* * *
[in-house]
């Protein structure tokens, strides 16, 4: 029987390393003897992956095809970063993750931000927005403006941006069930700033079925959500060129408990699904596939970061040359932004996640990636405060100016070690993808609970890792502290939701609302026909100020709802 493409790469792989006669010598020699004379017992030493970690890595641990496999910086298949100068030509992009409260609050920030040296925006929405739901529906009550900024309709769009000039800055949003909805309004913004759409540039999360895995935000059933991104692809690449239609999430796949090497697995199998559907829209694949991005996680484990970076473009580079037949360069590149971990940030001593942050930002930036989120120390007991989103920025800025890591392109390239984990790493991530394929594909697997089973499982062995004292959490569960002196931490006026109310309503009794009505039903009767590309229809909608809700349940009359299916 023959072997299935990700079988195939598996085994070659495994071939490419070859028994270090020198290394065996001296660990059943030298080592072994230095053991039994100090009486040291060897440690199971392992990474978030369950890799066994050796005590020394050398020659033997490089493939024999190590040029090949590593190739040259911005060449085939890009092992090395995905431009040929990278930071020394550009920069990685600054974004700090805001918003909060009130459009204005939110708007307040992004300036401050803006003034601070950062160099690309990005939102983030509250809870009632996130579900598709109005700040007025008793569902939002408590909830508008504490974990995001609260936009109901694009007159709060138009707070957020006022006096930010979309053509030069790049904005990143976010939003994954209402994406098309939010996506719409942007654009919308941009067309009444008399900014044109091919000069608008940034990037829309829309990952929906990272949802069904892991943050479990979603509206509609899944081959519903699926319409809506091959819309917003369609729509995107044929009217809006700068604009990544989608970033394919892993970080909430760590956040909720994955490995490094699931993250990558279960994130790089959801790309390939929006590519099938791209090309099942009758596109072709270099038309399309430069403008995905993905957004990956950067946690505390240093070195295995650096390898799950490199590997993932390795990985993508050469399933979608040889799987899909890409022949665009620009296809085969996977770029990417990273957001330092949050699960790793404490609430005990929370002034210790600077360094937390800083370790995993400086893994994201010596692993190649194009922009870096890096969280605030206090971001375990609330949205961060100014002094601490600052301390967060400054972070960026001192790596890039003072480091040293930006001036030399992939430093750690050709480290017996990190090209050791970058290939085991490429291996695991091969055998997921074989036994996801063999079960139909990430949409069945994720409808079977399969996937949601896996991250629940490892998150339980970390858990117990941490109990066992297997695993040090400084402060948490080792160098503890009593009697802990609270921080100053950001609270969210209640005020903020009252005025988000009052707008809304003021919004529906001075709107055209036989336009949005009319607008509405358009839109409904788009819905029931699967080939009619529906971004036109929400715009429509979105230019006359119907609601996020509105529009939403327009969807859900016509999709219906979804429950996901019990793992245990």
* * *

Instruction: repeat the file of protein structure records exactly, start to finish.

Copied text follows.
[in-house]
């Protein structure tokens, strides 16, 4: 029987390393003897992956095809970063993750931000927005403006941006069930700033079925959500060129408990699904596939970061040359932004996640990636405060100016070690993808609970890792502290939701609302026909100020709802 493409790469792989006669010598020699004379017992030493970690890595641990496999910086298949100068030509992009409260609050920030040296925006929405739901529906009550900024309709769009000039800055949003909805309004913004759409540039999360895995935000059933991104692809690449239609999430796949090497697995199998559907829209694949991005996680484990970076473009580079037949360069590149971990940030001593942050930002930036989120120390007991989103920025800025890591392109390239984990790493991530394929594909697997089973499982062995004292959490569960002196931490006026109310309503009794009505039903009767590309229809909608809700349940009359299916 023959072997299935990700079988195939598996085994070659495994071939490419070859028994270090020198290394065996001296660990059943030298080592072994230095053991039994100090009486040291060897440690199971392992990474978030369950890799066994050796005590020394050398020659033997490089493939024999190590040029090949590593190739040259911005060449085939890009092992090395995905431009040929990278930071020394550009920069990685600054974004700090805001918003909060009130459009204005939110708007307040992004300036401050803006003034601070950062160099690309990005939102983030509250809870009632996130579900598709109005700040007025008793569902939002408590909830508008504490974990995001609260936009109901694009007159709060138009707070957020006022006096930010979309053509030069790049904005990143976010939003994954209402994406098309939010996506719409942007654009919308941009067309009444008399900014044109091919000069608008940034990037829309829309990952929906990272949802069904892991943050479990979603509206509609899944081959519903699926319409809506091959819309917003369609729509995107044929009217809006700068604009990544989608970033394919892993970080909430760590956040909720994955490995490094699931993250990558279960994130790089959801790309390939929006590519099938791209090309099942009758596109072709270099038309399309430069403008995905993905957004990956950067946690505390240093070195295995650096390898799950490199590997993932390795990985993508050469399933979608040889799987899909890409022949665009620009296809085969996977770029990417990273957001330092949050699960790793404490609430005990929370002034210790600077360094937390800083370790995993400086893994994201010596692993190649194009922009870096890096969280605030206090971001375990609330949205961060100014002094601490600052301390967060400054972070960026001192790596890039003072480091040293930006001036030399992939430093750690050709480290017996990190090209050791970058290939085991490429291996695991091969055998997921074989036994996801063999079960139909990430949409069945994720409808079977399969996937949601896996991250629940490892998150339980970390858990117990941490109990066992297997695993040090400084402060948490080792160098503890009593009697802990609270921080100053950001609270969210209640005020903020009252005025988000009052707008809304003021919004529906001075709107055209036989336009949005009319607008509405358009839109409904788009819905029931699967080939009619529906971004036109929400715009429509979105230019006359119907609601996020509105529009939403327009969807859900016509999709219906979804429950996901019990793992245990």